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Leo Todeschini
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PostPosted: Tue 31 May, 2011 5:31 pm    Post subject: pavaise reproduction         Reply with quote

Hi All,

I have just finished a pavaise reproduction for a customer and ready for delivery in Sterkshof this weekend.

The (large) Pavaise was a shield used by crossbowmen and was carried onto the field and placed as a temporary shield against incoming projectiles whilst the archer loaded and shot his bow. To this end they were large as they were not meant for mobile combat and thus afforded the maximum protection. They also usually feature either a wooden or metal stay or a ground spike on the bottom edge.

They almost always feature a central rib and are gently curved and very often highly decorated.

This repro is made from formed ply rather than planked and is covered in linen canvas and a modern gesso. The distinctive handle is leather covered rope and the stay is made from oiled ash with a top pivot and a bottom lashing. The carry strap has hand forged buckle and plate.

All the components are rivetted on with rose head nails.

The shield is about 1.35m tall by 60cm wide and 12mm thick (4'6" x 2' x 1/2")

The painting is based on an original.

The turned edge on the back face looks a little rough, but I have based it on the edging of an original and I like the hand made look it offers.

I hope you like it.

Tod



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Felix R.




PostPosted: Tue 31 May, 2011 9:25 pm    Post subject:         Reply with quote

Very nice Pavese, is it the piece from Schlss Tirol it is based on?


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Hendrik De Coster




Location: Belgium
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PostPosted: Wed 01 Jun, 2011 4:48 am    Post subject:         Reply with quote

looking awesome! was it made in a single piece or did you curve the sides and cut the middle out of a bar and then attached them?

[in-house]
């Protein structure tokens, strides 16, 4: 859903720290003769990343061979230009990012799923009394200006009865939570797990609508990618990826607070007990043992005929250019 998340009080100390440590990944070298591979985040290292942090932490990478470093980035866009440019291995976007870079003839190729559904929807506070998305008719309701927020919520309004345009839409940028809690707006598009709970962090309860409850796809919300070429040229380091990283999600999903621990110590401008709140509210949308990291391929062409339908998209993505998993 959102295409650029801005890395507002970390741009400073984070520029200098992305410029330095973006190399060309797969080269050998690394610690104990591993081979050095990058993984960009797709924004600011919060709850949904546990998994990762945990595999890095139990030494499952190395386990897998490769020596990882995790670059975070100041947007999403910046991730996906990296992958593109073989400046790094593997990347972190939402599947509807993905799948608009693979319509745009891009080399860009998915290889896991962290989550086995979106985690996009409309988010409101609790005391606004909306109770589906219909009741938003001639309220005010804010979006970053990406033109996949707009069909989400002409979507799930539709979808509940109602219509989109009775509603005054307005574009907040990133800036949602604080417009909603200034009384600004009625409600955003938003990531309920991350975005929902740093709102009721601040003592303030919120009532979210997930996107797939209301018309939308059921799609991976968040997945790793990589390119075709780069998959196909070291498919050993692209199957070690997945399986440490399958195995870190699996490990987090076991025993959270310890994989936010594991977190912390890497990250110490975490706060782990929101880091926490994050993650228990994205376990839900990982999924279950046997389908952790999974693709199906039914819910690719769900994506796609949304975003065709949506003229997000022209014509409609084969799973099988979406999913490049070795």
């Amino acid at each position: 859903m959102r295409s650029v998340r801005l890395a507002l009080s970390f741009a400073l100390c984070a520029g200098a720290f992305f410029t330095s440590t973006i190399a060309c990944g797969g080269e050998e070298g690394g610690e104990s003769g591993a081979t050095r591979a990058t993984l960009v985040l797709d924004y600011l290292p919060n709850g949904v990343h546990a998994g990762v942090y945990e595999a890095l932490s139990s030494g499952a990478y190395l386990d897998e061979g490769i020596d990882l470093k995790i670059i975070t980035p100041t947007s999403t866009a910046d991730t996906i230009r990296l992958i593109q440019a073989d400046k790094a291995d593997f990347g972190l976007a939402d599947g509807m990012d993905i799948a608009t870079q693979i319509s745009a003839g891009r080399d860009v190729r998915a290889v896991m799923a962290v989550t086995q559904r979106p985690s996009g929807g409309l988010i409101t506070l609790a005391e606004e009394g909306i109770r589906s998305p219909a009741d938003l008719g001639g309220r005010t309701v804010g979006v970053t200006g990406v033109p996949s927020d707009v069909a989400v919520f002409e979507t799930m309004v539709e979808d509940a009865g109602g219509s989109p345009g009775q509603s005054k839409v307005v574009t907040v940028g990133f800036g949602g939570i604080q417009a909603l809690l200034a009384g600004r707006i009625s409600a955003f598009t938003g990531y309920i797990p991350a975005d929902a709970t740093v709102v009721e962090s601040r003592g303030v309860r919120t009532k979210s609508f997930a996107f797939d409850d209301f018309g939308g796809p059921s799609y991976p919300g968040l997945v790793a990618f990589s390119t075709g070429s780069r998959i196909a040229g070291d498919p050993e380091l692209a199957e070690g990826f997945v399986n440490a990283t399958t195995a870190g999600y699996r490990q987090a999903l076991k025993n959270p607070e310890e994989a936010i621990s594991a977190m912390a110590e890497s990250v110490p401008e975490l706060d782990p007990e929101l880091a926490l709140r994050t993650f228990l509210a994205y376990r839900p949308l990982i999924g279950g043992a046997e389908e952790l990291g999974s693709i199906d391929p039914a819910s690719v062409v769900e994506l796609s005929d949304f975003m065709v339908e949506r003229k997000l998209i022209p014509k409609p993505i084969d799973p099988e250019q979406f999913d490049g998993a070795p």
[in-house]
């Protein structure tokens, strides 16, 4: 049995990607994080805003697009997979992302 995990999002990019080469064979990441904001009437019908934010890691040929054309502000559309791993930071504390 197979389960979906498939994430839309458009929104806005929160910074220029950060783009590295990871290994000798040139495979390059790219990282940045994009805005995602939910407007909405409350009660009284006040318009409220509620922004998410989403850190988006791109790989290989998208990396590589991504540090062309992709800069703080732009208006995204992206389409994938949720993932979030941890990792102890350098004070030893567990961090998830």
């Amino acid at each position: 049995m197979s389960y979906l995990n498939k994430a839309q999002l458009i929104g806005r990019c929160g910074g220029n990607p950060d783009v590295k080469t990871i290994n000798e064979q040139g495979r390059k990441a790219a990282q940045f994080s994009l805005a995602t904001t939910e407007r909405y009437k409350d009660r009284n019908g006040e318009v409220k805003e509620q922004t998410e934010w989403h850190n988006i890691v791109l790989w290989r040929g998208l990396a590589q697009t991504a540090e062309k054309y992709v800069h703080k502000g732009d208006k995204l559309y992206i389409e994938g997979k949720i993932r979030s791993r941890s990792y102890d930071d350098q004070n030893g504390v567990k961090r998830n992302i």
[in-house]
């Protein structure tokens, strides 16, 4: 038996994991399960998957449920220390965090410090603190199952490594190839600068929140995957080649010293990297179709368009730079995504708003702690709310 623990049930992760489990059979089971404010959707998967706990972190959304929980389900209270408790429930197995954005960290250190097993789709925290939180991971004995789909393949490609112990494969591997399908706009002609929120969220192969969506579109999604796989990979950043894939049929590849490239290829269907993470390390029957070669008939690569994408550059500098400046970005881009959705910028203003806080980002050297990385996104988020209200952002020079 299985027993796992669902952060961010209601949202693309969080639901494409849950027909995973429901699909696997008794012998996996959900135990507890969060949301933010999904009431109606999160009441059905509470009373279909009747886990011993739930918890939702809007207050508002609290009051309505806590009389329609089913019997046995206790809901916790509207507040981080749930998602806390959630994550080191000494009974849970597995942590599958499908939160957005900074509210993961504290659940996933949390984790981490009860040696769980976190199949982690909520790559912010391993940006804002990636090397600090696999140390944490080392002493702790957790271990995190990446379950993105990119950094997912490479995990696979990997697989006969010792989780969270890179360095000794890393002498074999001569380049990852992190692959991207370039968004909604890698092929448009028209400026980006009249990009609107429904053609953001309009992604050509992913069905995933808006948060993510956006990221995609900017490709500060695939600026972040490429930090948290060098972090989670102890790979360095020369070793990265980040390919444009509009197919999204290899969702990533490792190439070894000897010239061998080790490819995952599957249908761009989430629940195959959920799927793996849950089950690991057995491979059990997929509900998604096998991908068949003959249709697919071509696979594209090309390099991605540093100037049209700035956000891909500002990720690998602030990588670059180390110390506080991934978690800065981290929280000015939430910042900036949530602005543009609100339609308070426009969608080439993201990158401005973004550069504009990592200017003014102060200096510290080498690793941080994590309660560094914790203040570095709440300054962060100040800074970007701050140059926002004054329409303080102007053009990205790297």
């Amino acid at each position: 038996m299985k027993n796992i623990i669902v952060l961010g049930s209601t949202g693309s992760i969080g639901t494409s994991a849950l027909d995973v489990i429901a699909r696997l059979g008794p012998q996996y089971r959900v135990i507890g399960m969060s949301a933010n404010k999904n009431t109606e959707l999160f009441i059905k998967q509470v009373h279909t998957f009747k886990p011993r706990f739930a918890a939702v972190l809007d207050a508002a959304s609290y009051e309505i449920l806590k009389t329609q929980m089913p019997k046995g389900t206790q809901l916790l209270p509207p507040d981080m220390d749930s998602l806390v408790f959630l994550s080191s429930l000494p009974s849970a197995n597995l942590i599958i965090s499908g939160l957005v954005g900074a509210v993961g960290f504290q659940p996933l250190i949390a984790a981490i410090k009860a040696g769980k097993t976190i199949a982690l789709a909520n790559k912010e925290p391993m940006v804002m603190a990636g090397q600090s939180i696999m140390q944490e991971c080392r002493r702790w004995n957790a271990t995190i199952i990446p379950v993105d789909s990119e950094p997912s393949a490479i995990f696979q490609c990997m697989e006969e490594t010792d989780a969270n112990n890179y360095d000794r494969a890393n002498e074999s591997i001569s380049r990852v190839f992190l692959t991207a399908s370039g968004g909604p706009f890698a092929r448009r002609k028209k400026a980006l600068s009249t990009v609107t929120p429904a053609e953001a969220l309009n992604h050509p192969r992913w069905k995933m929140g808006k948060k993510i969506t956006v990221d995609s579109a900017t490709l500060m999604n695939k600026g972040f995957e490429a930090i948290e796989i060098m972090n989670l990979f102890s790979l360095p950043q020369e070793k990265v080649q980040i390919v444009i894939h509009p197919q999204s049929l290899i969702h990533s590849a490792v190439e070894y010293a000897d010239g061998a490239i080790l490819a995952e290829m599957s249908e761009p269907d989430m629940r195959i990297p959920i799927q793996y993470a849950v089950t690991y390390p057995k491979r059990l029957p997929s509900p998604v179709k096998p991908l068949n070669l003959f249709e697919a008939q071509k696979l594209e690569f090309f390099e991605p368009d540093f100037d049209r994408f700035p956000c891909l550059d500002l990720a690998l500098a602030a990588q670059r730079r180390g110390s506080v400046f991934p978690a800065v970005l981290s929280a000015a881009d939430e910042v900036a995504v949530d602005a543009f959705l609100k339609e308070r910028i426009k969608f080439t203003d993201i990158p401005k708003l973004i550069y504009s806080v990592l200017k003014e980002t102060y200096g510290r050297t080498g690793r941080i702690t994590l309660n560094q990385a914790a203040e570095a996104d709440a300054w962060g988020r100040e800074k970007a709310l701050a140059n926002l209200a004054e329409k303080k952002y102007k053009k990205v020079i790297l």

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Russ Ellis
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PostPosted: Wed 01 Jun, 2011 6:38 am    Post subject:         Reply with quote

Grief, Tod, I'd say you were a renaissance man... if you didn't do so many things that were pre-renaissance. Is there any project that you've ever just flat out turned down and said "no I don't do that?"
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Blaz Berlec




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PostPosted: Wed 01 Jun, 2011 9:33 am    Post subject:         Reply with quote

Great! I just wonder, why aren't the rivets done below the linen and gesso in front? I assumed this was common. It was sometimes re-gessoed and repainted even when the rivets were replaced.

I'm still working on mine. Still only in my head, I'm afraid...


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Leo Todeschini
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PostPosted: Wed 01 Jun, 2011 12:27 pm    Post subject:         Reply with quote

Thanks guys.

In order of comments:

The piece was indeed based on the one at Schloss Tirol, though that picture is the only one I had to go on.

It was formed from two curved ply panels and a central trough.

I declined a job to mumify a person earlier this year - for real. I can't say any more, but my wife was rather glad I didn't do it. Shame though as I would have a got a really good humidity and temperature controlled chamber perfect for speed seasoning wood.

I like the nail heads showing for personal reasons and I am sure it would have been done both ways.

Regards

Tod

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Jeremy V. Krause